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Pamidronate-induced irreversible symptomatic hypocalcemia in a dog with hypercalcemia after glucocorticoid withdrawal: a case report



Pamidronate is used for the treatment of hypercalcemia. However, a rare but potential adverse event of pamidronate treatment is hypocalcemia. This report describes an unusual case of severe, irreversible hypocalcemia after a single injection of pamidronate for the treatment of hypercalcemia due to glucocorticoid withdrawal in a dog.

Case presentation

An 11-year-old castrated male Maltese dog presented with anorexia, vomiting, and diarrhea (day 0). The patient had calcinosis cutis throughout the body, calcification of intraabdominal organs, mild azotemia, and severe hypercalcemia. The severe calcification was attributed to long-term glucocorticoid administration, which was discontinued 1 month before presentation. Fluid therapy, diuretics, calcitonin, and a single intravenous injection of pamidronate were used for the treatment of hypercalcemia. On day 14, normocalcemia was achieved, but renal failure occurred. On day 20, severe and irreversible hypocalcemia occurred, and on day 42, the patient was euthanized at the owner’s request because of worsened hypocalcemia and renal failure.


Although hypocalcemia is an extremely rare adverse event of bisphosphonate treatment, bisphosphonates like pamidronate can result in potentially life-threatening conditions according to the patient’s underlying conditions. Therefore, the patient’s condition should be closely monitored and any underlying conditions should be carefully evaluated before initiating the treatment for hypercalcemia using pamidronate.

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Serum calcium concentration is controlled by regulatory hormones including parathyroid hormone (PTH), calcitriol (1,25-dihydroxyvitamin D), 24,25-dihydroxyvitamin D, and calcitonin [1, 2]. In dogs, the most common causes of hypercalcemia are neoplasia, primary hyperparathyroidism, chronic kidney disease (CKD), and hypoadrenocorticism [2]. Hypercalcemia can be classified as parathyroid-dependent (primary hyperparathyroidism) and parathyroid-independent (normal parathyroid glands) [3]. In parathyroid-independent hypercalcemia, normal parathyroid glands suppress the production of PTH in a normal response to hypercalcemia, and PTH is typically undetectable or within the lower quartile of the reference range [3,4,5]. The causes of parathyroid-independent hypercalcemia include idiopathic hypercalcemia, malignancy, hypervitaminosis D, chronic inflammation, acute renal failure, and skeletal lesions [1, 2]. In general, when the serum ionized calcium (iCa) level exceeds 2.2 mmol/L, the patient becomes critically ill [2]. Treatments for hypercalcemia include fluid therapy and the administration of furosemide, prednisolone, calcitonin, and bisphosphonates [2].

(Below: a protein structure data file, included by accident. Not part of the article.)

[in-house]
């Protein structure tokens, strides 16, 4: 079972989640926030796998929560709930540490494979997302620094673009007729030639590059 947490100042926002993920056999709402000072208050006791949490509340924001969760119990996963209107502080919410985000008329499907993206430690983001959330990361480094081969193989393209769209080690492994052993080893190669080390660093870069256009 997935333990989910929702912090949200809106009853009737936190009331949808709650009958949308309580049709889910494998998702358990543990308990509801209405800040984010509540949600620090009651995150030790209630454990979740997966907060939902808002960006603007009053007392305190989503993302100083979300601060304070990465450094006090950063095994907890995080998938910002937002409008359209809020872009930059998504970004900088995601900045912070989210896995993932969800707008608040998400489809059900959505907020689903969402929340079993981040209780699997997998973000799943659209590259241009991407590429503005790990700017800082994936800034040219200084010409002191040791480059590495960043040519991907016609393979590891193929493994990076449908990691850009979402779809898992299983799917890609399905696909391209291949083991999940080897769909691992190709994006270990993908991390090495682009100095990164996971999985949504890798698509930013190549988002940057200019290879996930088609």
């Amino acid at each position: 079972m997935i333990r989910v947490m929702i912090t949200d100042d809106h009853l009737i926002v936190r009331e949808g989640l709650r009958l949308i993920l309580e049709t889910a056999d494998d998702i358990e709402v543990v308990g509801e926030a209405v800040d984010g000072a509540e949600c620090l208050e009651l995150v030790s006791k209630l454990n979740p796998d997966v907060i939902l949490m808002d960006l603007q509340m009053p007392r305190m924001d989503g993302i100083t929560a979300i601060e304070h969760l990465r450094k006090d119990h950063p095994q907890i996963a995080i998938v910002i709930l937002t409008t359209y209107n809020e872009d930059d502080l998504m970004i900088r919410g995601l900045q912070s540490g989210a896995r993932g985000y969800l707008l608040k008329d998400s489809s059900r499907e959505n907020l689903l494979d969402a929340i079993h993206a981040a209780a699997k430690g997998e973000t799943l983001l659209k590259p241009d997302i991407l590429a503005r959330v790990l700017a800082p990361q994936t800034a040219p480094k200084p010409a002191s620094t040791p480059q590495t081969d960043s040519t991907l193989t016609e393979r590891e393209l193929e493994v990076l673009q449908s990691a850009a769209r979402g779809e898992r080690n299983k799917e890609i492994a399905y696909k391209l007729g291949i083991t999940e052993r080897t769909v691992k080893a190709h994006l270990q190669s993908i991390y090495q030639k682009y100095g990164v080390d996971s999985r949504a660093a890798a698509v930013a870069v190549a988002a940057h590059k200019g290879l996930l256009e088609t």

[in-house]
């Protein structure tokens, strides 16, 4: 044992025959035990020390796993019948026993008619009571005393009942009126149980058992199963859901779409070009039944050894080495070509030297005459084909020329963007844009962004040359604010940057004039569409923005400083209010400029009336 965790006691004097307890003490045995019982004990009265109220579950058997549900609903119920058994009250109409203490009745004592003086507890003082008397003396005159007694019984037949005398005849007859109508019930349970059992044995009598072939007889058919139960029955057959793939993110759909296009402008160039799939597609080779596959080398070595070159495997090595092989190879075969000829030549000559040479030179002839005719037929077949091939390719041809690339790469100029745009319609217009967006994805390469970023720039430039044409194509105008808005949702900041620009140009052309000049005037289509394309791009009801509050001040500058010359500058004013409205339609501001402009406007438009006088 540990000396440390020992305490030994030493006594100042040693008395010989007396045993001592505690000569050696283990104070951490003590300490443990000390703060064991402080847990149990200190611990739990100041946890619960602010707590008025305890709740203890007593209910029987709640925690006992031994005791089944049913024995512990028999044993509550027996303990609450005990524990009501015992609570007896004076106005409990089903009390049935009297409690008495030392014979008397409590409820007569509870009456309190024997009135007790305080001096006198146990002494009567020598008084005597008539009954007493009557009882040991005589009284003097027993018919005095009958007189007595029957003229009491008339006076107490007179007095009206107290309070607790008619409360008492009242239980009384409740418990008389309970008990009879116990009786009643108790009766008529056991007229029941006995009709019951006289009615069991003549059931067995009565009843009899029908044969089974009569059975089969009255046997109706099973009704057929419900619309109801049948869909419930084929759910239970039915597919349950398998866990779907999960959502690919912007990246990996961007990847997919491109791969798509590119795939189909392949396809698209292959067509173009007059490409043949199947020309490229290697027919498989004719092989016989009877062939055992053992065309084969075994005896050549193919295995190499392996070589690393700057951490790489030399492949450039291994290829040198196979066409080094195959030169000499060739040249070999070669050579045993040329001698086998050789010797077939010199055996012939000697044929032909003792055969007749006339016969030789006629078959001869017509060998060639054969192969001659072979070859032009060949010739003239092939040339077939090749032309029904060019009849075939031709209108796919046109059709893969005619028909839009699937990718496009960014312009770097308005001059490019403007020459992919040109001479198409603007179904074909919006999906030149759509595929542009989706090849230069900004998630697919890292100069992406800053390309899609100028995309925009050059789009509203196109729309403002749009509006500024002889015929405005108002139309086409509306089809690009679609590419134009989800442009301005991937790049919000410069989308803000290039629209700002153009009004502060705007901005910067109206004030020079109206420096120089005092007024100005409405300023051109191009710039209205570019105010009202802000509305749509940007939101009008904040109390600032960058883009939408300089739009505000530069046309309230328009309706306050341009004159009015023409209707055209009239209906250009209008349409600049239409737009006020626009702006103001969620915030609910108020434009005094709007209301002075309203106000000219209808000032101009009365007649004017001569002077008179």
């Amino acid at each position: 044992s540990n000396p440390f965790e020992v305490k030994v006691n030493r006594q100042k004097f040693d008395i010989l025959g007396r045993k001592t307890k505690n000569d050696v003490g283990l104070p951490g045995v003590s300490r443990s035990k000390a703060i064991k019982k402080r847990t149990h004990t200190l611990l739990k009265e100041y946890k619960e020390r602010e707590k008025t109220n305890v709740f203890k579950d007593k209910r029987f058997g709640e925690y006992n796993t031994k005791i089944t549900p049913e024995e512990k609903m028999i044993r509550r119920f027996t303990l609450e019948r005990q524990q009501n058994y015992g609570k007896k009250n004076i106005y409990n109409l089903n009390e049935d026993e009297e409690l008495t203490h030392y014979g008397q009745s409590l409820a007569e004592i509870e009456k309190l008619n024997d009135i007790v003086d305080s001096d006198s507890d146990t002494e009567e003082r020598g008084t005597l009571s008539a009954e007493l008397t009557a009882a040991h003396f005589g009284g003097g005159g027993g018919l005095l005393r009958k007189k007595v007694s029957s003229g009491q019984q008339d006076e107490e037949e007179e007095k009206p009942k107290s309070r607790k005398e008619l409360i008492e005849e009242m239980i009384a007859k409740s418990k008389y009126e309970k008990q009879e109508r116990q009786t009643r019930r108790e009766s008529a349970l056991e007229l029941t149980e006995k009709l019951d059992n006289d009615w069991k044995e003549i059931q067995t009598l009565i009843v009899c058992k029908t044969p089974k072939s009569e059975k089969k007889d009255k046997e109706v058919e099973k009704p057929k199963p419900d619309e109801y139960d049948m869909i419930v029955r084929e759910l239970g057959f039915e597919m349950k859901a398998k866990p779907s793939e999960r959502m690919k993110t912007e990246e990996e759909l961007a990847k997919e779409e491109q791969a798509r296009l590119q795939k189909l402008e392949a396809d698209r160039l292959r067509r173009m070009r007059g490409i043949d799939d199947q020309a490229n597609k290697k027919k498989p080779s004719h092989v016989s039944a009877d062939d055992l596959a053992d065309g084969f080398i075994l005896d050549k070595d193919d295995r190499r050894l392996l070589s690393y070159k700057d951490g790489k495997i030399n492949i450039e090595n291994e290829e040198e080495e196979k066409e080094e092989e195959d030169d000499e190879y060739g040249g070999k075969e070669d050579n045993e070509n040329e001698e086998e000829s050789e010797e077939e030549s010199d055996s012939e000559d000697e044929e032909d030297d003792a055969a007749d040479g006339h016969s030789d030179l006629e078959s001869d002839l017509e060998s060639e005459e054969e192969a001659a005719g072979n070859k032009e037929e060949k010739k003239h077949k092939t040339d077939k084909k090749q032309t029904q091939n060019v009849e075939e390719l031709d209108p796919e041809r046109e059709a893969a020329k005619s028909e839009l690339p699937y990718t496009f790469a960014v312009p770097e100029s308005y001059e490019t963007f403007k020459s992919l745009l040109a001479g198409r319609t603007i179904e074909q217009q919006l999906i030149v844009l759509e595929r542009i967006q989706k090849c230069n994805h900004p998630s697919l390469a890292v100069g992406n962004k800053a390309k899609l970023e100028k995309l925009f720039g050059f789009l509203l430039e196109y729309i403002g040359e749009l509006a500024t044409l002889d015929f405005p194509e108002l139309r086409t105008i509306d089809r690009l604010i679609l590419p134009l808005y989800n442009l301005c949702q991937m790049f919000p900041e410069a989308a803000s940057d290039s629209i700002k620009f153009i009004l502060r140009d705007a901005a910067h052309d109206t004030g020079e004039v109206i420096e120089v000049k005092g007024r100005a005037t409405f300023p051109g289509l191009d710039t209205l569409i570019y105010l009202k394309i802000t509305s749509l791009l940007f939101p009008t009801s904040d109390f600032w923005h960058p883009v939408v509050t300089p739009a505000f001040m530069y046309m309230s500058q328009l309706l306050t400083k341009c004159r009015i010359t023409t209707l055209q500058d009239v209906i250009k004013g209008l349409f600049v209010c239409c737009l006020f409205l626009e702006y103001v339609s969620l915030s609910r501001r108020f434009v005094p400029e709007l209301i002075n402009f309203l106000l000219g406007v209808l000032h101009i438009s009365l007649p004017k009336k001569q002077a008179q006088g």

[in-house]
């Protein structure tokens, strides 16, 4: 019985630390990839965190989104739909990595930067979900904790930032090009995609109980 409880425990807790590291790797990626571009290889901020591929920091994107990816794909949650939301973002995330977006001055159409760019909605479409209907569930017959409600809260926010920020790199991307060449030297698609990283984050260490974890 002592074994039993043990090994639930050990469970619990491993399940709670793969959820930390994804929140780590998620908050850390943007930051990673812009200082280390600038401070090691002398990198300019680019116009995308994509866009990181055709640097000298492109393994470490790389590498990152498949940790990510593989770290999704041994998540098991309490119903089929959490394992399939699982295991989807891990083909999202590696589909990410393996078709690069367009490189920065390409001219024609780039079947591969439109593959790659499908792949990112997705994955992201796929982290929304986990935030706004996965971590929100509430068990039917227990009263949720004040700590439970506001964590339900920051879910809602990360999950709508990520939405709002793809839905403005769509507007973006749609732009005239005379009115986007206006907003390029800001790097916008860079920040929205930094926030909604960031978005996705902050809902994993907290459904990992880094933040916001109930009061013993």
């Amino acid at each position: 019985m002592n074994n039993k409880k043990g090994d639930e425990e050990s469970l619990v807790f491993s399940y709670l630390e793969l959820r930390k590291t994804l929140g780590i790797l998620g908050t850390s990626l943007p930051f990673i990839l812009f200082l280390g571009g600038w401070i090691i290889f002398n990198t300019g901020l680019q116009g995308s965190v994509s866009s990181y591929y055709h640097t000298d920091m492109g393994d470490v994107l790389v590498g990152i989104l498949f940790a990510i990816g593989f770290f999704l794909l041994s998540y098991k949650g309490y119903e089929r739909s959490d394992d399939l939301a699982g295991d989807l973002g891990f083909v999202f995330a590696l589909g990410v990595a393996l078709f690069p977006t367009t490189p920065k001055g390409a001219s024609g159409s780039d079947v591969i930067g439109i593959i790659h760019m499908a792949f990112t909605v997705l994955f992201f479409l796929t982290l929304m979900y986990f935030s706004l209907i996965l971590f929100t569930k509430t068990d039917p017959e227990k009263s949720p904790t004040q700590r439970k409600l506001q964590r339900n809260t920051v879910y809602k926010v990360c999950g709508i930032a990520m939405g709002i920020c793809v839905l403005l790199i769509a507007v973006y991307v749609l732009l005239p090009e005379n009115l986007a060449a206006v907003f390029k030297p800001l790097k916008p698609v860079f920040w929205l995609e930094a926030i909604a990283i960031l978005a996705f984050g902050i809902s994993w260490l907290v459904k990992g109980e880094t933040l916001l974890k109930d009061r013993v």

Bisphosphonates bind to the mineral on the bone surface and inhibit the function of osteoclasts, thereby reducing bone resorption and consequently the serum calcium concentration [1, 6]. In dogs, nitrogen-containing bisphosphonates, such as alendronate, pamidronate, and zoledronate, are mainly used for treating hypercalcemia [7]. Nitrogen-containing bisphosphonates inhibit the mevalonic acid metabolic pathway at nanomolar concentrations, thereby interfering with protein prenylation required for normal intracellular signal transduction in the cytosol [7, 8]. This process is essential for bone resorption. In dogs, pamidronate is mainly used to control cancer-related bone pain; it is also used to treat hypercalcemia, but the incidence of adverse events remains unclear [9,10,11,12,13,14,15,16]. As in humans, the incidence of adverse events in dogs has been estimated to be low [6]. These adverse events include hypocalcemia, electrolyte imbalance, and renal failure, which are rare in both humans [17] and dogs [9, 10]. The acute-phase adverse events of pamidronate peak at 28–36 h after administration and generally self-limit within 2–3 days [18]. Intravenous bisphosphonates, such as pamidronate, are more likely to induce hypocalcemia than are oral bisphosphonates, and hypocalcemia usually occurs within a few days after administration. In humans, pamidronate-induced hypocalcemia mainly occurs in patients with preexisting hypovitaminosis D, hypoparathyroidism, and hypomagnesemia [19]. To prevent pamidronate-induced hypocalcemia, vitamin D and calcium should be supplemented starting 2 weeks before pamidronate administration [18]. Severe nephrotoxicity is another associated adverse event of intravenous pamidronate administration [17]. In humans, risk factors that can decrease renal function have been identified, including CKD, hypercalcemia, hypertension, older age, chemotherapeutic drugs, previous bisphosphonate treatment, and multiple myeloma [17]. However, few studies have evaluated this topic in veterinary medicine.

Herein, we report the unusual case of a dog that experienced severe and irreversible hypocalcemia after receiving pamidronate for the treatment of hypercalcemia due to glucocorticoid withdrawal and was subsequently diagnosed as having CKD. This case report aims to raise awareness about pamidronate-induced severe hypocalcemia as a rare but potentially life-threatening complication.

Case presentation

The patient information